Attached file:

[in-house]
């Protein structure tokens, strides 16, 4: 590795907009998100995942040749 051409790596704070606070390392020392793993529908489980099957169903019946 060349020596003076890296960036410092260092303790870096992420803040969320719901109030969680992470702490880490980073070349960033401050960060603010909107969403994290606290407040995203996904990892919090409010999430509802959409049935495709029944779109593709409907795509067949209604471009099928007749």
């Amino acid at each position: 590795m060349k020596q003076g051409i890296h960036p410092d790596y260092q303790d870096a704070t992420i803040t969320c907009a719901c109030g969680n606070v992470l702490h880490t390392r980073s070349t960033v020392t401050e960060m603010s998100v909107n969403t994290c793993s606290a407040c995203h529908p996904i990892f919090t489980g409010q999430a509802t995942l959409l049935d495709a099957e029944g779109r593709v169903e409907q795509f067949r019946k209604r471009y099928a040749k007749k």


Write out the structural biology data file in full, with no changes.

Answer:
[in-house]
């Protein structure tokens, strides 16, 4: 590795907009998100995942040749 051409790596704070606070390392020392793993529908489980099957169903019946 060349020596003076890296960036410092260092303790870096992420803040969320719901109030969680992470702490880490980073070349960033401050960060603010909107969403994290606290407040995203996904990892919090409010999430509802959409049935495709029944779109593709409907795509067949209604471009099928007749």
């Amino acid at each position: 590795m060349k020596q003076g051409i890296h960036p410092d790596y260092q303790d870096a704070t992420i803040t969320c907009a719901c109030g969680n606070v992470l702490h880490t390392r980073s070349t960033v020392t401050e960060m603010s998100v909107n969403t994290c793993s606290a407040c995203h529908p996904i990892f919090t489980g409010q999430a509802t995942l959409l049935d495709a099957e029944g779109r593709v169903e409907q795509f067949r019946k209604r471009y099928a040749k007749k």